Are you looking for things to do with the kids in the holidays? Kids need nature so here’s a great nature activity to try in summer – butterfly growing at home!
It’s a favourite indoor kids nature activity, allowing a truly up-close insight into the fascinating life cycle of butterflies, witnessing metamorphosis in your own home. Wow!
Children LOVE it; watch their expressions when releasing the butterflies.
What Is Butterfly Growing?
Butterfly growing is literally facilitating the life cycle of real caterpillars as they transform into butterflies before release into the wild, using a butterfly growing kit with live caterpillars and special food, grown in a habitat net.
Toddlers will learn how true The Hungry Caterpillar story really is and urban/suburban families with small (or no) gardens can participate too, as most of the ‘growing’ happens in the house – provided the butterflies are released near pollinating plants they should thrive.
Large kits are available for schools, and gardeners can use them for pollination in greenhouses and polytunnels.
If you’d like to know how to grow butterflies at home in the UK, read on.
These are butterflies I’ve photographed in our garden or the wild
How To Grow Butterflies
Butterfly growing is really simple and utterly entrancing and this mini tutorial will show you everything you need to know to buy a butterfly growing kit and transform your caterpillars into beautiful wild and free butterflies.
You will need:
- a butterfly growing kit (see bottom of page)
- a secure and safe shelf to store the butterfly net
A friend bought our butterfly kit and we’ve successfully grown three lots of Painted Lady caterpillars as well as lending the habitat net for friends to use too.
What to do:
1. Buy Caterpillars
A lidded pot arrives in the post, (or box if you buy the full kit), filled with ‘sludge’ (caterpillar food) and 5 or 6 tiny live Painted Lady caterpillars. Watch them munching until they become chrysalides hanging from the lid of the cup.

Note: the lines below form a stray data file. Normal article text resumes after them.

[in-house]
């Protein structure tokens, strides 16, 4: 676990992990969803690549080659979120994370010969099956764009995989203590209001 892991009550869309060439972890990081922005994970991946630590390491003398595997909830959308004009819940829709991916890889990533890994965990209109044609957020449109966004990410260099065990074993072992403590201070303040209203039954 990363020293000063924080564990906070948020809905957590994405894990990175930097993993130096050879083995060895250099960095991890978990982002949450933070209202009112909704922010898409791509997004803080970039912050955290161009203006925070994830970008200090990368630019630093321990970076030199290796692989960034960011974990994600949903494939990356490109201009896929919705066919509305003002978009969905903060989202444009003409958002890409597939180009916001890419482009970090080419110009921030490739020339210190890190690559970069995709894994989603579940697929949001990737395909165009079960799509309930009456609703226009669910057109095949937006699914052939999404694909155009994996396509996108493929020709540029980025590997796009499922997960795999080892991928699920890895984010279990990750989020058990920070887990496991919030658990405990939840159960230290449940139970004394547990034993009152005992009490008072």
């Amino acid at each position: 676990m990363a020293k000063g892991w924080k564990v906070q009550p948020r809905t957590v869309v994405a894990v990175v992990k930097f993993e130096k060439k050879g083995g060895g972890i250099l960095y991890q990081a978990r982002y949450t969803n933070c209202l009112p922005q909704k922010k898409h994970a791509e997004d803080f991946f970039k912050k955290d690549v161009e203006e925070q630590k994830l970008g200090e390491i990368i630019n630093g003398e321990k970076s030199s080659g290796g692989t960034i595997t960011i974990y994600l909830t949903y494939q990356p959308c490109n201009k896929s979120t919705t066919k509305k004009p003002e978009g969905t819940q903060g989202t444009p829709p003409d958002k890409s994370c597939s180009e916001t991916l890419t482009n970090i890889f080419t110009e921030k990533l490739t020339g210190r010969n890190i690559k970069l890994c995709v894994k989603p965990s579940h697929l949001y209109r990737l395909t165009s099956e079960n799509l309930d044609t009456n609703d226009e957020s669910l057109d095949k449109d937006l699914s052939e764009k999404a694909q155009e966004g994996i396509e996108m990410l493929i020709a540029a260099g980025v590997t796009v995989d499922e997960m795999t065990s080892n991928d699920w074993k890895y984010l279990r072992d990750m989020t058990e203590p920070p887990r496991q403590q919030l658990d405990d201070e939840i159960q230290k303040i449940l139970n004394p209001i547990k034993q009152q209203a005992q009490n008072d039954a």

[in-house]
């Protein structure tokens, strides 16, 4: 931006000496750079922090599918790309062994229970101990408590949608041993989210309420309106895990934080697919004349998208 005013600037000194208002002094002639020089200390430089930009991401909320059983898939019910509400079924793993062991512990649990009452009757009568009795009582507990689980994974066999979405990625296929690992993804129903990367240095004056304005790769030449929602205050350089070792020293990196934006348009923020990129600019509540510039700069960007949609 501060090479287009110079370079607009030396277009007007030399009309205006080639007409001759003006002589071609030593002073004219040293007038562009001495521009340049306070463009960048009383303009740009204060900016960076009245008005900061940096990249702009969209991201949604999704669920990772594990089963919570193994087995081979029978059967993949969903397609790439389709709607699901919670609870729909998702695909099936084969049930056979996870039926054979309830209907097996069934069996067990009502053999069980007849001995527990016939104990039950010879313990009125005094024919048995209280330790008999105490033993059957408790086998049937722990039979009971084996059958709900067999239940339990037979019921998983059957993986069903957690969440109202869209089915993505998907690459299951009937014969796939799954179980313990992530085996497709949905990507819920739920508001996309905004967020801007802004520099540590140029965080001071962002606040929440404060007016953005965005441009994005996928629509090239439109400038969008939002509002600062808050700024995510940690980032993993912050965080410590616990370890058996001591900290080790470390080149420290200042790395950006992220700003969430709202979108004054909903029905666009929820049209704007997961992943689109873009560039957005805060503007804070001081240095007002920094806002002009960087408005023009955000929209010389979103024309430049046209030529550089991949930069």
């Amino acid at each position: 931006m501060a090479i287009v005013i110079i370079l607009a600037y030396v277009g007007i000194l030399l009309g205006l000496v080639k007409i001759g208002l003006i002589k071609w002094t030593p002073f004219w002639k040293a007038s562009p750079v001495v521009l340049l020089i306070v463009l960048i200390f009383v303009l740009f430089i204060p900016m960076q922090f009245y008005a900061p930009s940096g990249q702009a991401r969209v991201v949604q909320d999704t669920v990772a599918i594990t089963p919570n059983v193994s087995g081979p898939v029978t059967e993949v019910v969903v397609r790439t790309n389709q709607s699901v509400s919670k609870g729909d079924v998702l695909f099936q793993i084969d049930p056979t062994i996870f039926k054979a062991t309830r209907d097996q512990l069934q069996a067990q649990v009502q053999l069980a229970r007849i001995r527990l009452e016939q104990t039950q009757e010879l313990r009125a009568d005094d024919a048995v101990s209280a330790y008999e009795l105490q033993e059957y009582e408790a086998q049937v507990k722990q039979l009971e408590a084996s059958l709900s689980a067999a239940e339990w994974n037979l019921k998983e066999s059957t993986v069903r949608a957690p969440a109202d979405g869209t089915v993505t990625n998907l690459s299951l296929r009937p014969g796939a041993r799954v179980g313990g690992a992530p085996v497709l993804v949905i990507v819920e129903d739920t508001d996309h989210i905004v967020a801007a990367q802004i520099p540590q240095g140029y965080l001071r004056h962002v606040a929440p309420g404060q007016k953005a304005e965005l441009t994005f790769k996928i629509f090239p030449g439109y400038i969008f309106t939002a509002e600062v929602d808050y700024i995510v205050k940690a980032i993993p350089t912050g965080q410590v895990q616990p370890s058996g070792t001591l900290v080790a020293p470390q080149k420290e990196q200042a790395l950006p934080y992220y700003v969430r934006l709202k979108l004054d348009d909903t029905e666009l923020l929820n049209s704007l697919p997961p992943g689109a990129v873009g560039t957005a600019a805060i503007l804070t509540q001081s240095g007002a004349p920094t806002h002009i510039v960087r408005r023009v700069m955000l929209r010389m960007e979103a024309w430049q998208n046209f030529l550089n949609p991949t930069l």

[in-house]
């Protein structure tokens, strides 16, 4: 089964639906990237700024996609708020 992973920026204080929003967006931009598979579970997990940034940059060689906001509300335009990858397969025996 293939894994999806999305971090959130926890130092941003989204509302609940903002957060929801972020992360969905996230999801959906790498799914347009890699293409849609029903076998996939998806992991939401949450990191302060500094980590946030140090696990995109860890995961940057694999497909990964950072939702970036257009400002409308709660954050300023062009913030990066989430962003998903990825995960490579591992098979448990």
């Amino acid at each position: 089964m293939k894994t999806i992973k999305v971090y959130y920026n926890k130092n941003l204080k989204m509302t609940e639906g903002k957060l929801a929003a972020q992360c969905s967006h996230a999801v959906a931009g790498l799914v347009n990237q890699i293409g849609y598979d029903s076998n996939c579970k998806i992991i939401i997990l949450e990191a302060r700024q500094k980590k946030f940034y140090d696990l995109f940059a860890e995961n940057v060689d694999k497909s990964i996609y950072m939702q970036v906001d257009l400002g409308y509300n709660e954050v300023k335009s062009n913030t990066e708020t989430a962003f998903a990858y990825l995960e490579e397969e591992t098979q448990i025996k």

2. Move Chrysalides to Habitat Net
After a couple of days move the chrysalides and lid to the ‘chrysalis station’ and secure in your butterfly habitat net.
3. Meet Your Butterflies
Wait and watch as the chrysalides transform into butterflies!
4. Release Into the Wild
Feed with fruit and nectar then release into the wild after 2 or 3 days.
The whole process takes two to three weeks and is truly captivating.
If you’re lucky you might get to see the butterflies actually emerge (though ours always sneak out over night!)
The below photo is not long after emergence but we missed the actual event! Notice how soft and crumpled the butterfly wings are at first.
We grew 6 Tortoiseshell butterflies from caterpillars (wild-collected in an area of nettles in a park that were about to be strimmed). These hungry munchers ate a whole stem of fresh nettles every day in order to grow large enough to pupate so it was quite a responsibility! Thankfully all of them survived to be released into the wild.
I don’t recommend taking caterpillars from the wild as you not only need to know exactly what they eat (often just one plant for one species), you need to have a ready and fresh supply of it and this could mean removing protected wildflower species from the wild.
Do a Butterfly Survey
Attract Butterflies to Your Garden
Alternatively, attract butterflies to your own garden by creating a wildlife area with wildflower seeds and pollinator(bee and butterfly)-friendly plants. You don’t need much space – we plant wildflower seeds in a recycled wheelbarrow container, which looks pretty as well as being great for conservation. Find out how to make one here: create a mini meadow in a wheelbarrow
Kids Nature Activities
Wild wishes that your hungry caterpillars turn into beautiful, brilliant butterflies!
Things To Do In The Holidays
For more indoor and outdoor activities for your kids in the holidays read: –
Outdoors – 30 super cool ideas for outdoor family fun
Get The Gear
Click images to find the best prices at Amazon.
SEED BALL WILDFLOWERS